Pita, regardless of how the prime minister issue is settled, faces additional challenges.
On Wednesday, the state Election Commission said it concluded there was evidence that he had violated election law, and referred his case to the Constitutional Court for a ruling. If the court accepts the case and finds him guilty, he could lose his House seat, get kicked out of politics and face a prison sentence.
There had been fears since even before the election that Thailand’s conservative ruling establishment would use what its political opponents consider to be dirty tricks to cling to power. For a decade-and-a-half, it has repeatedly utilized the courts and nominally independent state agencies such as the Election Commission to issue controversial rulings to cripple or sink political opponents.
The alleged violation involves undeclared ownership of media company shares, which are banned for Thai lawmakers. Political scientist Thitinan Pongsudhirak described the disputed charge and other legal complaints against Pita as “bogus” and something many people, especially voters who backed him, would be unwilling to tolerate.
A small number of Move Forward’s supporters, wearing the party’s signature orange colors, gathered outside Parliament, following the proceedings vote by vote on a large screen. They expressed disappointment and anger at the final result, especially the lack of support from senators.
“The Senate are not with the people. The election did not mean anything to them,” complained Nattapon Jangwangkaew, 42.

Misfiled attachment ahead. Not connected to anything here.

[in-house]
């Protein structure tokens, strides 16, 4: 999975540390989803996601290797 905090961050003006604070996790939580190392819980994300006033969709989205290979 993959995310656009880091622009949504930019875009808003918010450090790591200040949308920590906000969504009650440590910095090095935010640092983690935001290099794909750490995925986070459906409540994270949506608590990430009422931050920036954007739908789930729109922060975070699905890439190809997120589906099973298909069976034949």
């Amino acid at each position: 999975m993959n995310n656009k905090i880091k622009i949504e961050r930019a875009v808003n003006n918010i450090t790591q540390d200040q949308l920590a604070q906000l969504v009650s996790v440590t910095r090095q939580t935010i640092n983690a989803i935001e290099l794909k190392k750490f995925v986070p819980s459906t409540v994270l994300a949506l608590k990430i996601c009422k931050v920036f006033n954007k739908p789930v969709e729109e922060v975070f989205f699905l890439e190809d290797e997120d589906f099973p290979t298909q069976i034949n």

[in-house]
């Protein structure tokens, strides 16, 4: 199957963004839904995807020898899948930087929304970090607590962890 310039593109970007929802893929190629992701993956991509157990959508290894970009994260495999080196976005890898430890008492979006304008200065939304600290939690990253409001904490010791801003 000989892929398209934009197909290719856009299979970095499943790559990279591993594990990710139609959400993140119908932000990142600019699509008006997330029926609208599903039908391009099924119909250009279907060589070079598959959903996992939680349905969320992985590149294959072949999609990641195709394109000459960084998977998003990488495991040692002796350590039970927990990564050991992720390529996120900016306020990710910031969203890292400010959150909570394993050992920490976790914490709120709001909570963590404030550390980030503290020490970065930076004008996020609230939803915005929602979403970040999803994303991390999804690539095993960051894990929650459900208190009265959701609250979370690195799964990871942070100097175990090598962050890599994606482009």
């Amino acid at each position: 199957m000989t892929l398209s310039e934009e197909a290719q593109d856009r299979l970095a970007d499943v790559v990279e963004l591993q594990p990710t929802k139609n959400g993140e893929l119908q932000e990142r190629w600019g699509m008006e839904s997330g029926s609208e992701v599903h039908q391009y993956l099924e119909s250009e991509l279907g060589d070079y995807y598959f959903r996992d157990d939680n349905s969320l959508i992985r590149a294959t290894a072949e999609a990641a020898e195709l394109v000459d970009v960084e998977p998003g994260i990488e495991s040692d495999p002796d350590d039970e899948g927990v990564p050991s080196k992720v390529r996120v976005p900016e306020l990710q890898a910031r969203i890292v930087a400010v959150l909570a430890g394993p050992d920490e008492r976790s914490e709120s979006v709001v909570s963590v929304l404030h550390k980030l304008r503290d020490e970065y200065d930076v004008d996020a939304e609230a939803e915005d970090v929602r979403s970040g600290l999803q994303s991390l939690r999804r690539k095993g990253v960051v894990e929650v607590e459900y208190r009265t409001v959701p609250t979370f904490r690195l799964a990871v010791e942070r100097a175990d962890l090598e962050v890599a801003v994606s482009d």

“I’m not ok with this,” said 35-year-old Wipada Pimtare, who was crying in the rain. “I hoped that it would finish today. Thailand should move forward. They shouldn’t buy time like this. The people have chosen and they should follow.”
Pro-democracy activists have already called for protests, and there is concern that they could snowball, especially if Move Forward is shut out of power. When a forerunner party to Move Forward was forced to dissolve in 2019, it sparked a youth-led protest movement that ended up violently resisting efforts to disperse their gatherings. Political polarization in the years following the 2006 coup against Thaksin saw bursts of intense street fighting from both right and left, on occasion paralysing central areas of the capital Bangkok and its international airport.
Depending how they are resolved, the efforts to block Pita and Move Forward could prove dangerous and cause Thailand unnecessary pain, said Michael Montesano, a Thai studies expert who is an associate senior fellow at Singapore’s ISEAS–Yusof Ishak Institute.
“At the end of the day, the political system and those who would dominate need to move into closer correspondence with the realities of Thai society and with the aspirations of its younger, well-educated members,” Montesano said. “The biggest question is whether this transition will be painful and even violent, or whether it will be constructive and thus serve the country’s future prospects.”
Associated Press video journalist Tian Macleod Ji contributed to this report.